13 years before the movie opens, there was a dinner party, at which the 13th guest failed to show up. The master of the manner has died, and left the bulk of his estate to this 13th guest, ... See full summary »
J. Farrell MacDonald
The two partners of a ladies' garter business are constantly feuding with each other. When they ask their lawyer to dissolve their partnership, he proposes that instead the two of them play... See full summary »
Fred C. Newmeyer
Calvin Jones is a cowboy who wants to invest in a Broadway play. Ruth Weston, a secretary, learns that her boss, Joe Lehman, is attempting to swindle Jones and pulls a successful coup d'etat producing a play that she stars in.
Gerry Marsh is a hat-check girl in a nightclub surrounded by bootleggers, blackmailers and others before she falls in love with millionaire playboy Buster Collins. Gerry is supported by her girlfriend Jessie.
Timber! Those Short-Fused Lumberjacks Could Go for a Carnival Boat...and Maybe a Train Pass
After performing in five feature films and four short subjects for Paramount at its Long Island, NY, studios, by day, and performing on Broadway by evening, Ginger Rogers heads to Hollywood, in 1931, to sign with Pathé Studio, a forerunner to RKO-Radio Pictures. "Carnival Boat" becomes Ginger's third at Pathé, and her first feature film of 1932.
Although a pre-platinum Ginger receives star billing, and her character's festive entertainment vessel the title, most of the action of this film transpires at a lumber camp, with much conflict occurring among lumberjacks for the succession of power pending the retirement of Jim Gannon (Hobart Bosworth).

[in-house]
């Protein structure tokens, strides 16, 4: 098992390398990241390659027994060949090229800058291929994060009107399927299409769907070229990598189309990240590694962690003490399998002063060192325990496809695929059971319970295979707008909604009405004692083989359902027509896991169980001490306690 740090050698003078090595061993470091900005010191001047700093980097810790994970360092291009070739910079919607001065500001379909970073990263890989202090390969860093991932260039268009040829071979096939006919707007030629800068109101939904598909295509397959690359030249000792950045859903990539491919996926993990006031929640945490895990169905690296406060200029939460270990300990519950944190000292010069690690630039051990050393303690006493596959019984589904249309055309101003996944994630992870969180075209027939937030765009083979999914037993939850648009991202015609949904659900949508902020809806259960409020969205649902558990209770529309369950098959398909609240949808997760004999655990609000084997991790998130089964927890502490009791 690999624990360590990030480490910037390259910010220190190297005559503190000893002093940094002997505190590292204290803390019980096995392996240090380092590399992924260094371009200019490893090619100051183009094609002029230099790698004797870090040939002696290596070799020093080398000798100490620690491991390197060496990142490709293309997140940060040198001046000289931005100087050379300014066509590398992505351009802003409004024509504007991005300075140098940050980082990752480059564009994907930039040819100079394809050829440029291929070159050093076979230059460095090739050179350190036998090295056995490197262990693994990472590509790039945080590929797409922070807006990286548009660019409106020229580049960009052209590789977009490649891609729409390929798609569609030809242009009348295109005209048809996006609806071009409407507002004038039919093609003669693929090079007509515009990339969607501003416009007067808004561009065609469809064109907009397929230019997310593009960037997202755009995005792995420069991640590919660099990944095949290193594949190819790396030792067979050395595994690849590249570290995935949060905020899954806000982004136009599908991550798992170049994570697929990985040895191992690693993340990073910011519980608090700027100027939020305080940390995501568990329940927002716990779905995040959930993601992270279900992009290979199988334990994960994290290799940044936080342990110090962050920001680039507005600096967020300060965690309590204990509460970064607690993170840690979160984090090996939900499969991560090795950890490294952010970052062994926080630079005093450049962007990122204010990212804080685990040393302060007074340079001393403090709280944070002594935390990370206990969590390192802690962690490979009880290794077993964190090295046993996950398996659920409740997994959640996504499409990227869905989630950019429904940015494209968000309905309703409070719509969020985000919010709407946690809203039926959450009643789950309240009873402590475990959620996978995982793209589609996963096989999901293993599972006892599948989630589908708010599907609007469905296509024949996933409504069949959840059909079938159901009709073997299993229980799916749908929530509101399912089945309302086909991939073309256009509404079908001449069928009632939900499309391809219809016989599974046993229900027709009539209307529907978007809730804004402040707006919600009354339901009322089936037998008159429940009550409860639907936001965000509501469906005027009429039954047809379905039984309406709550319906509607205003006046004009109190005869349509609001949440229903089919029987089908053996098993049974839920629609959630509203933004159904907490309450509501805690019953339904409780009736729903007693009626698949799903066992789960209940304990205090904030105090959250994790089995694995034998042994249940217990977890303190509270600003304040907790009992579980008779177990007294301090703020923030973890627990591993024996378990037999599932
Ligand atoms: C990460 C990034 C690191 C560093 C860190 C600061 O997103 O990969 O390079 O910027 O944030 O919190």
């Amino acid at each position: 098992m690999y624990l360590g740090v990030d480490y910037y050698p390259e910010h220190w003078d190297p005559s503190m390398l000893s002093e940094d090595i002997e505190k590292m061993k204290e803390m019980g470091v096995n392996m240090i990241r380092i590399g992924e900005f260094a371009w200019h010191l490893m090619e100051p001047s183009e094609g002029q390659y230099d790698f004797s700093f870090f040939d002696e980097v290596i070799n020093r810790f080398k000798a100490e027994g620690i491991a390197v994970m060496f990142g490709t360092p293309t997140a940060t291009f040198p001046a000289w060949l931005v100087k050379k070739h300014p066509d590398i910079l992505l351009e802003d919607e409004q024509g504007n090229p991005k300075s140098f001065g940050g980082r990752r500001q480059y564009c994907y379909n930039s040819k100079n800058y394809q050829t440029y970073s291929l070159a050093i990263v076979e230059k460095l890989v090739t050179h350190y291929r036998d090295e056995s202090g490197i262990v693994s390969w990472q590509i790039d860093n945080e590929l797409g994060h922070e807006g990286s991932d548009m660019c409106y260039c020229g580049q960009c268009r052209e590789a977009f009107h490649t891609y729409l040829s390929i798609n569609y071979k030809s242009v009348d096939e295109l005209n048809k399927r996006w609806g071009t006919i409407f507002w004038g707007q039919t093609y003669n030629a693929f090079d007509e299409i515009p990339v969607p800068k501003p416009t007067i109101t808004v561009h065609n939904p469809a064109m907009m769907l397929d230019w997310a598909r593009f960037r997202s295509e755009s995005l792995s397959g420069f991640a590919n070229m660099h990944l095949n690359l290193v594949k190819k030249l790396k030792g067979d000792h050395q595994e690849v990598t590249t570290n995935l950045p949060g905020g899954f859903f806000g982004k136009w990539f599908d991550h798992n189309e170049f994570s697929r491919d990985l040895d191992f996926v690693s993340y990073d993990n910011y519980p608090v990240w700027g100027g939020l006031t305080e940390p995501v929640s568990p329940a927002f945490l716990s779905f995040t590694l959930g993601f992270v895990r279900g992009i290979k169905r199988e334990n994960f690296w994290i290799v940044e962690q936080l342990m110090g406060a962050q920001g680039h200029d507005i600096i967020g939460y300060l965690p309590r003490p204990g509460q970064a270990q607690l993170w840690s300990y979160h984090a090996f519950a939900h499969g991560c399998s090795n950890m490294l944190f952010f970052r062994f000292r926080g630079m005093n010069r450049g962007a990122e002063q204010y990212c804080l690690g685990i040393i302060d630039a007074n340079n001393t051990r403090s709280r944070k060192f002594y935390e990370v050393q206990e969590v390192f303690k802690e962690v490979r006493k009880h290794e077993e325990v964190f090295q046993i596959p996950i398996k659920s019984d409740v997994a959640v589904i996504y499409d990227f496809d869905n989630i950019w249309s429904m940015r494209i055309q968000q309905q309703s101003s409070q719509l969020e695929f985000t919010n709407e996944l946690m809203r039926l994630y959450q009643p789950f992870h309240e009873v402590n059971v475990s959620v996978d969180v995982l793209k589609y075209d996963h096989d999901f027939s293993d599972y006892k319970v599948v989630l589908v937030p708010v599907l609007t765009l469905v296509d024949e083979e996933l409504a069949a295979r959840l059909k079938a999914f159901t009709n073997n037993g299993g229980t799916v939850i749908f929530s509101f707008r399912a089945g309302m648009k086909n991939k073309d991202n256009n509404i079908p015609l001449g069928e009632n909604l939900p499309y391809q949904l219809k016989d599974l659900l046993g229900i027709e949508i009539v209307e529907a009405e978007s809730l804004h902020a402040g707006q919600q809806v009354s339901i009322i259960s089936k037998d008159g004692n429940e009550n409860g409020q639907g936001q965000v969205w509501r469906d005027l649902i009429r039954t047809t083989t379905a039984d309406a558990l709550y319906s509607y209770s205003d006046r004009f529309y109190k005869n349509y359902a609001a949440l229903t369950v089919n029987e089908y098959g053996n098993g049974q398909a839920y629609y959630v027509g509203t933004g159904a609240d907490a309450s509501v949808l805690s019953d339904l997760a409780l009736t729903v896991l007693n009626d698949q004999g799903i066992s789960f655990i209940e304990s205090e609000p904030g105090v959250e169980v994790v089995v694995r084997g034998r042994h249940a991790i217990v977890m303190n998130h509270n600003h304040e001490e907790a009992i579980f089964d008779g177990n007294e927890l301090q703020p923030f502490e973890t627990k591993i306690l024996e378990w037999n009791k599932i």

Well, an abrasive Hack Logan (Fred Kohler), for one, places himself in contention for the foreman position and, especially, in contention against Gannon Jr. (William Boyd), whose father, Jim, stands in contention against Jr.'s fancying Honey (Ginger Rogers), the star performer of the "Carnival Boat," a steamship paddle-boat, which floats along the waterway and docks near the lumber camp.
Fighting for the top lumbering position begins with the saws and escalates onto the roofs of railroad cars, piloted by a runaway locomotive down the mountain track, which certainly provides compelling footage, which certainly stands the test of time to captivate audience attention.
Honey, all the while, stands by Jr., who continues to champion their romance, as (Ginger) sings, "How I Could Go for You" aboard the entertainment vessel, where a good time is had by one and all except for the disapproving Sr., who seems prepared to cry "Timber!" at any given moment.
Marie Prevost has a role as "Babe," with Edgar Kennedy as "Baldy," a lumberjack. William Boyd, the film's leading man, doesn't seem to appear anywhere near the credit list here although his moniker does roll across the screen below Ginger's.
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